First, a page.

Wednesday, June 25, 2008

Disorienting Orientation

Is it just me, or is the word "orientation" completely abused nowadays? It seems like it should be applied to a process which helps you know where you are, keeps you from getting lost, puts your head back on your shoulders and find your way around. Right?

The problem is this: has anyone EVER been actually oriented during a session called "orientation"?

Yesterday, I went to the program's session, where we received a very thick binder full of papers. During the course of the morning, various people filed in and added even MORE papers, including some we'd already been emailed (and so, of course, your OCD-highness here had already printed them out). Statements in the binder conflicted with the verbal statements of the program directors on very important subjects, like parking, so much time was lost in working out the nitty gritty details of parking at multiple different clinical sites (how much does it cost per day? per month? will I be reimbursed? how far will I have to walk to the site?--etc.)

Today's was far worse. We arrived at the Very Large Hospital and eventually found the conference room (helpfully titled "6B-183", but located on the 6C wing), only to find that none of the people orienting us were present (and I was 10 minutes late, due to an alarm clock malfunction and lack of parking spots). We spent awhile filling out paperwork, then were led to a 3 hour computer orientation on the very-complicated EMR system. (On the way to the computer lab, our leader, who WORKS IN THIS HOSPITAL, got lost. And when she asked for directions, two different employees had no idea what she was asking about. This does not bode well for me--I have zero sense of direction indoors). The computer session was awful. The woman leading it had a mild speech impediment, yet spoke rapidly. I would look at my screen for 5 seconds, look up, and she'd be on a whole new window, but I'd have no idea what she'd clicked to get there. About an hour and a half in, I gave up and surfed the Web (conveniently NOT restricted on that computer) until it was over.

Lunch was yet another boxed sandwich meal. I don't mind them, but honestly, why would you put tuna and chicken salad sandwiches on a catering menu? You know those sandwiches were delivered up to an hour or so before we got to eat them, and who knows how hot the delivery driver's car was (it was in the 90's here today). I ate warm chicken salad until I couldn't stand it (it also had pineapples or somesuch in it--yech), and then survived on potato chips and a granola bar until dinner. Nothing like a little warm mayonnaise to breed a little staph food poisoning.

After lunch, the real crap started. The lady led four of us to Human Resources to get our badges. We signed in and proceeded to wait. Eventually, the rest of the group came into HR, but we original four were still waiting. Now there were 15 or so of our group, plus other new residents who were there before us, all crammed into a tiny waiting room with about 6 chairs. They started calling us out one at a time. I went, and found that one woman, by herself, had to verify ID, fill out the form, take my fingerprints (twice), take my picture, upload the picture, copy my documents, and lead me to the exit. It took her about 10 minutes to complete my paperwork (and she wasn't lollygagging, either). I then had to go to another office where they actually printed my badge; the whole thing took me an hour, and I was the first done. They scheduled our group to finish this in 2 hours.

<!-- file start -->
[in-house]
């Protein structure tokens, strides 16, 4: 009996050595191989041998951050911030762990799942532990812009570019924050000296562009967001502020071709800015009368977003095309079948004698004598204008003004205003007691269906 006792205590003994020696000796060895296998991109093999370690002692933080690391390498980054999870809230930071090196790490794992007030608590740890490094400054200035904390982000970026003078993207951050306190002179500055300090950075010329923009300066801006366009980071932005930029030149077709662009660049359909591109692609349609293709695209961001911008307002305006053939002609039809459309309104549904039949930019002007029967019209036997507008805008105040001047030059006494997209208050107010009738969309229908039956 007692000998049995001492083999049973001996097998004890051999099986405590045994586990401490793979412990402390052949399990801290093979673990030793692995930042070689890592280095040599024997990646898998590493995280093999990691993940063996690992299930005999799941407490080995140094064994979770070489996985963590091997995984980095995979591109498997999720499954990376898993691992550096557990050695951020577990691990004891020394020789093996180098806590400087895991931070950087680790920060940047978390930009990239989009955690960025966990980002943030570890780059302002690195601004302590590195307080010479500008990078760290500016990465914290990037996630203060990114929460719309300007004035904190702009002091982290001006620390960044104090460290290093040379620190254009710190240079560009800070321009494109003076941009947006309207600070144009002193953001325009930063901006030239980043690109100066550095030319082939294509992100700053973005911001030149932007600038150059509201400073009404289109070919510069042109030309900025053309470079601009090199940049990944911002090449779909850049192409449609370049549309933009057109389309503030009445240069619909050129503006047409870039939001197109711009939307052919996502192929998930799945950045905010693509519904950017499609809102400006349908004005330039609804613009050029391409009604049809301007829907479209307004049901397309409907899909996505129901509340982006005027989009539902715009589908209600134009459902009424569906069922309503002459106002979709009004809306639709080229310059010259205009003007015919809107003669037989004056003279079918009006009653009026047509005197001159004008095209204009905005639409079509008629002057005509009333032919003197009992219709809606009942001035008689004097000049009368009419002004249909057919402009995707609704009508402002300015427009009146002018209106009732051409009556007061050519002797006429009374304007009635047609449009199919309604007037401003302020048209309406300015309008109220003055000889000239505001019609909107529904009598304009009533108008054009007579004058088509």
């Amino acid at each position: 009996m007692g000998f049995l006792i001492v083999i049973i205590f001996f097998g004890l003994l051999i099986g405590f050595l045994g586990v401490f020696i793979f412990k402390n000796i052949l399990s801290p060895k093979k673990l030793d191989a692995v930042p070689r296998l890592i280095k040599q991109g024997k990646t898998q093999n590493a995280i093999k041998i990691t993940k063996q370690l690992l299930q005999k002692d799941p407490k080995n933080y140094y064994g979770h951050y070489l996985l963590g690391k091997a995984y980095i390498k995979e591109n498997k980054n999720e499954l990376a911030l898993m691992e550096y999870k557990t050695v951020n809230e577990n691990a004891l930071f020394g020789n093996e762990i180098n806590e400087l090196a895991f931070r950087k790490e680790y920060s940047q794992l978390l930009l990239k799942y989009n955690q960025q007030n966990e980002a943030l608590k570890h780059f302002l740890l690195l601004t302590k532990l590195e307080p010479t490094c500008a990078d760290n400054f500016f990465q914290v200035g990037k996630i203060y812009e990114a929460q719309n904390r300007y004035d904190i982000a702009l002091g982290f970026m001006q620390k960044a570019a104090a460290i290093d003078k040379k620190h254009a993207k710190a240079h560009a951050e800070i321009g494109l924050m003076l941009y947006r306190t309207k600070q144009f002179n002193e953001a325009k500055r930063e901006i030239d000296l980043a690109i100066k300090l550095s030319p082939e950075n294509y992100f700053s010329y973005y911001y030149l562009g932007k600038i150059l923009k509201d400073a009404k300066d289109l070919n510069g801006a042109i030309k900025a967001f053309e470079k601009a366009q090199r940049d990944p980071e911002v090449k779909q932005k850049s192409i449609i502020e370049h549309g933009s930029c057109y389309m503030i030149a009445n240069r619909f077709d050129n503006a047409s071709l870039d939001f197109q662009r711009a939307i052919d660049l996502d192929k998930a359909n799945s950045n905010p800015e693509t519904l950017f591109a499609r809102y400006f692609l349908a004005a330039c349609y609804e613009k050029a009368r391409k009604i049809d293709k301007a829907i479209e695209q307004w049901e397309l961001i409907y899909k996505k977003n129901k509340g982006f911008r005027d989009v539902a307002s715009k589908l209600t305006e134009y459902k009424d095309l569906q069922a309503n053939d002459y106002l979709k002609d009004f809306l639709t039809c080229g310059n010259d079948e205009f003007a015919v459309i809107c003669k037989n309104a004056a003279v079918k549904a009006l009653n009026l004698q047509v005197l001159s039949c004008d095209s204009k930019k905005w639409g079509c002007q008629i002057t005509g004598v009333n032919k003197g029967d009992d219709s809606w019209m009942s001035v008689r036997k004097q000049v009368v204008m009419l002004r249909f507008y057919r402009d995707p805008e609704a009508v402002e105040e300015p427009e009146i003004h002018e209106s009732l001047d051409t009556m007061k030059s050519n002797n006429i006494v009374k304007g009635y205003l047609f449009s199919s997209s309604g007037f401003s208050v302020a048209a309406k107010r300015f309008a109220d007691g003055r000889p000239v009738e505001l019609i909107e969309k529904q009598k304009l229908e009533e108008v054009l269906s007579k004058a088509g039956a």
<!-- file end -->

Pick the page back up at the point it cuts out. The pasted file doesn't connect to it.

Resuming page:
After waiting for another hour, our lady came in with some forms to sign and get notarized, and then we waited some more. I tried to go get my parking decal, but the office closed at 3:30 (we went at 3:39). Eventually, our last (and reasonably important) lecture started late and ran long (naturally), and I spent what was probably the most important time of the day trying not to fall asleep or let my stomach growl too loud.

Tomorrow, I have stuff in the morning, then a break of several hours, then more stuff from 3:30 pm on. Our schedule says "dinner" (another box, from the looks of it), with no end time given, so for all I know I'll be in the Very Large Hospital all night. I'll have to try to go get my PPD read, since the occupational health people aren't going to take my word for it that it's flat without erythema. One of my classmates said "Well you know, MD, you need that LVN to read that PPD." (My med school's clinic just let us call in with the results if it was negative, hence the confusion).

At this point, I have one ID badge (out of 3 I need), 0 passwords/logins (out of 3 I need), 0 pagers (out of 1 needed--I'm not in a hurry for this) and I have not seen my call schedule for July because apparently the neuro department is known for not getting it done until 2-3 days before the month starts.

So now I've finished my little temper tantrum, and I've finished compulsively typing in the entire year's lecture schedule into Outlook, so I think it's time for bed. I'm still reading The Devil in the White City, which is really interesting and more than a little creepy. Nighty night from a tired, cranky TS.


Bardiac said...

Wow, sounds worse than faculty orientations! (Where the powers that be basically feed you a donut breakfast and tell you how happy they are you're here, but no, the pay really is staying crappy, and the state's broke, and why weren't you at the meeting last week that no one told you about? And then they give you a 200 page faculty manual of dense legalese and send you on your way.)

My reading group ALMOST chose that book for summer reading, but Ann Patchett won out... And Sherman Alexie!

medstudentitis said...

Ugh. sounds awful! i typically spend more orientations falling asleep... i can't seem to stay awake through hours of computer training in dim rooms with powerpoint slides... go figure.